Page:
Walking the Beach During Minus Tide
If you are near a beach when there is a ’negative’ or ‘minus’ tide, you won’t want to miss it. If it’s a beach you visit often, you will probably notice the difference immediately. If it is a beach that is new to you, what you might see will be a delight.
I had a friend who is a photographer who suggested I go to our local beach during a minus tide. I didn’t time it well though and it didn’t seem that big a deal. So I looked up negative tides to see what it was I was looking for.
You can see the difference in the photo above and below. Above, the waves are breaking all the way out to Face Rock. It was a lovely long stretch of sand and beach that made you want to keep exploring.
Pulled by the Moon
Most places have high tides every 12+ hours and low tide every 12+ hours. That gives us a high or low change every six hours. The plus on the 12 is what causes the changing daily times of the high and low tides. The actual tidal change occurs about 12.5 hours each shift, so every day it’s that much later.
It had been a long time since I’d studied tides and the relation to the sun and the moon. In case you’ve forgotten as I had, the ocean’s water nearest to the moon is pulled in by the moon, bringing the high tides.
A minus or negative tide occurs just a couple of times a month when the sun and the moon are aligned. The pull of both then causes extremes on highs and lows. That is when the moon is full or new. It’s fascinating to me, as always, to see how the earth, moon, and sun work together.
Quite often the minus tides happen at night, so we aren’t able to enjoy them. And quite often a minus tide isn’t so negative that we get to see as much.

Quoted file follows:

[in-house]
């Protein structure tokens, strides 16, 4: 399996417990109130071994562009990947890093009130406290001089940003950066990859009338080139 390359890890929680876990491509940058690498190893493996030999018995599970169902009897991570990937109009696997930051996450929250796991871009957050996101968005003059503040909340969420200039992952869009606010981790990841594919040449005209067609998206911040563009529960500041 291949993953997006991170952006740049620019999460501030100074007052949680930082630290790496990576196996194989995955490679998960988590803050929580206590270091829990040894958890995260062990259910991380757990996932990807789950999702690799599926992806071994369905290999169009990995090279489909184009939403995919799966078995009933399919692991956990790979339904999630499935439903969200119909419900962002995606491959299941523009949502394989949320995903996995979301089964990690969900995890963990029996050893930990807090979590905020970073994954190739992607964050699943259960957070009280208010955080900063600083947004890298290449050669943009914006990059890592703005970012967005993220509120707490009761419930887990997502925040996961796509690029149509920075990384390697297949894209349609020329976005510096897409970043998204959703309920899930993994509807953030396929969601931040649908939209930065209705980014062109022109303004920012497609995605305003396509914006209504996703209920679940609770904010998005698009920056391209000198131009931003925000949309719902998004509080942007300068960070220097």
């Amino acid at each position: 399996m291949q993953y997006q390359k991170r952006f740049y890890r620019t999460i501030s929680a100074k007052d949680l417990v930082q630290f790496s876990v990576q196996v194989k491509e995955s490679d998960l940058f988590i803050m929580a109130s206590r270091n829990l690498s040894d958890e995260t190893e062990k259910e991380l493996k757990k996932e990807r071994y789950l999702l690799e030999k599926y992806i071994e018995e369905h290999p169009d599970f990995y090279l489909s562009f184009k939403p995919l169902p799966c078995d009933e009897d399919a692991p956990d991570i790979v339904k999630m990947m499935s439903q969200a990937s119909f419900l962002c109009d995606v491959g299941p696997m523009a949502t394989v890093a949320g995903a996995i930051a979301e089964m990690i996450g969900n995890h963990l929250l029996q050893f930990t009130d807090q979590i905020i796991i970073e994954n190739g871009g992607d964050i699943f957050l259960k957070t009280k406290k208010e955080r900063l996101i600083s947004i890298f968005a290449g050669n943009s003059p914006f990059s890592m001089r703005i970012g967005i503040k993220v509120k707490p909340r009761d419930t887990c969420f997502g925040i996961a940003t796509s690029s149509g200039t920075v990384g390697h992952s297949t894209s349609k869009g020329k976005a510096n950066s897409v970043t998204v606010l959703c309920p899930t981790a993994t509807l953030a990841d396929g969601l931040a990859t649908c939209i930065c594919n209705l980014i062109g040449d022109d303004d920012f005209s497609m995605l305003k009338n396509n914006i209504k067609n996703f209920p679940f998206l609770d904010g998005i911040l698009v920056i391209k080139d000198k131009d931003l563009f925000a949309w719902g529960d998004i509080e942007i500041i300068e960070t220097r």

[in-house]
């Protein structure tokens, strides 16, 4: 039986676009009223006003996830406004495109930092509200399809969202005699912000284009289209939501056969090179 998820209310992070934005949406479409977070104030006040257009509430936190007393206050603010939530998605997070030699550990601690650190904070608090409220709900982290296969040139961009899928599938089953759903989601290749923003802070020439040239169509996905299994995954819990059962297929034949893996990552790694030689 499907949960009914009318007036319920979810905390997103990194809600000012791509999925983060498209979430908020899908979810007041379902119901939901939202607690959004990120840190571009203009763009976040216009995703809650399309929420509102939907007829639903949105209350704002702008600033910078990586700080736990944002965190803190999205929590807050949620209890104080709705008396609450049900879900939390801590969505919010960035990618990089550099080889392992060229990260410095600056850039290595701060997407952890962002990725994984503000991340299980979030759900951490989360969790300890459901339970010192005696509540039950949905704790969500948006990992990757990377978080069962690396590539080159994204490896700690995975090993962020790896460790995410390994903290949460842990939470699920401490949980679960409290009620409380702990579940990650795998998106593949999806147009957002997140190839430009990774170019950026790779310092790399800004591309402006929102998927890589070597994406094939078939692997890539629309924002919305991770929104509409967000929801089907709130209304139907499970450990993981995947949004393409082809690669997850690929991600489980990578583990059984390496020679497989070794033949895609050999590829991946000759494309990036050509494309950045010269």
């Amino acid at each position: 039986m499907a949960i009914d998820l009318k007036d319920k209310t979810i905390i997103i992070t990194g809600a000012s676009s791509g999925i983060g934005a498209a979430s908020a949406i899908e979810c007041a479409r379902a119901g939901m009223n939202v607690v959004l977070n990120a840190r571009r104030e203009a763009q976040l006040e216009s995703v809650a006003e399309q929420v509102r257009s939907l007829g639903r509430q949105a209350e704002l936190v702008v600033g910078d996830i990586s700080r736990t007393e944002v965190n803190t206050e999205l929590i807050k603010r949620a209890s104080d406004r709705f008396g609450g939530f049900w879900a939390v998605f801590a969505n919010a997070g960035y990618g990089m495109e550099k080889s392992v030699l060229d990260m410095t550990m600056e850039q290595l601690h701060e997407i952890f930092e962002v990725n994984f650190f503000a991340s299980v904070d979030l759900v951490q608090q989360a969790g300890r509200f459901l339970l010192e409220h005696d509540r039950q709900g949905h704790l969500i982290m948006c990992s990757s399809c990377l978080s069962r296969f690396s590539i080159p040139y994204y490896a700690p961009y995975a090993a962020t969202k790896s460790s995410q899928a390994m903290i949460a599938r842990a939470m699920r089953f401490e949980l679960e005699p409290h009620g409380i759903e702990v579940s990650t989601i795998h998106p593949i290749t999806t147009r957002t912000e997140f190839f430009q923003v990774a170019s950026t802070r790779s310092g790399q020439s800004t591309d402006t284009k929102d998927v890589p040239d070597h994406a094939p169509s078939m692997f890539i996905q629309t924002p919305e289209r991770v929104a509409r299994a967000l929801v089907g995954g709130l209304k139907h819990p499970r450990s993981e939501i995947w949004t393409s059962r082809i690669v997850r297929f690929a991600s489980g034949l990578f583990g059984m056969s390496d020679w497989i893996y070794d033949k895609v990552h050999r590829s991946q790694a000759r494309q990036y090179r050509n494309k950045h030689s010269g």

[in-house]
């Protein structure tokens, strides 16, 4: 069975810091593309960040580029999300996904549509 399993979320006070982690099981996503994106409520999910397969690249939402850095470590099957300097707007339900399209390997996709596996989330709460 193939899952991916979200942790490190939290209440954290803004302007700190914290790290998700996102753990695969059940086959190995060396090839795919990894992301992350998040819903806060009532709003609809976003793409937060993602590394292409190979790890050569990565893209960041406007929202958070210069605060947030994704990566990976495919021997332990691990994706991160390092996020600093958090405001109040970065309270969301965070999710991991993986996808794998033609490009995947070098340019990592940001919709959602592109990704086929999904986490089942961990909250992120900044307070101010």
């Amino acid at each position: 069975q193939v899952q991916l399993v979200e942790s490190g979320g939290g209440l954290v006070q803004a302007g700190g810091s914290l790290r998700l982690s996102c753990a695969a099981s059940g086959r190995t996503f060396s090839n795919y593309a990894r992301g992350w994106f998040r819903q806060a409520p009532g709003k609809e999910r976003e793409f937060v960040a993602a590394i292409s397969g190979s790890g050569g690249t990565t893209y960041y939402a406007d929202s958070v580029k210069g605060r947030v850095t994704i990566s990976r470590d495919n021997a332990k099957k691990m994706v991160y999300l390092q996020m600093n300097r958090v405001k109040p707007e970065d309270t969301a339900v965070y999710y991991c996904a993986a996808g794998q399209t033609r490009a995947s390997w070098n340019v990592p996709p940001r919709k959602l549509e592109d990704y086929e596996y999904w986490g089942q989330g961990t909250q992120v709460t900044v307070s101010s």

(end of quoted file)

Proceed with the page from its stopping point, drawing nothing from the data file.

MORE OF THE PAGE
The one I happened on was totally an accident, but ever since I watch for them. I took a short trip north to Bandon by the Sea to visit a favorite beach there. The morning after I arrived I walked down to the beach about 7 in the morning.
It was incredible. So many of the areas that were normally covered in water were walkable. Not dry, but the firm sand that makes walking nice and easy. I walked among them, all along the lengthy stretch of beach. On those big rocks, the line was clear where the water usually covered the barnacles and star fish.
Starfish, Anemones, Barnacles
There were starfish everywhere, a few right on the ground on small clumps of rock, most of the others clutching the side of the huge rocks in long rows or circles. The sea anemones could be seen as well. Perhaps the sweetest was being able to walk so close to Face Rock. It normally looks far out and deep in the sea. If the water were warmer, you could walk up and touch it I’m sure. Alas, the water on the Oregon coast is NOT warm, even in summer.
It gave me a feeling of being able to walk forever, with the water so far out. An added bonus, also common along the Oregon coast, was the lack of people. There weren’t more than a half dozen the two hours I spent there.
Now that I understand how wonderful and beautiful a minus tide makes the shore, I would like everyone to get to see and enjoy one too. Try to find the time when the tide will be minus 1 or 1.2 for the greatest impact. Everywhere along any coast you will find tide charts in the paper, online, or published in tiny pocket-sized books. If you are planning a trip to the coast, see if you can fit one in that is in the daylight hours.
It’s wonderful, exciting and fun to see how much life exists just out of our sight beneath the water most of the time.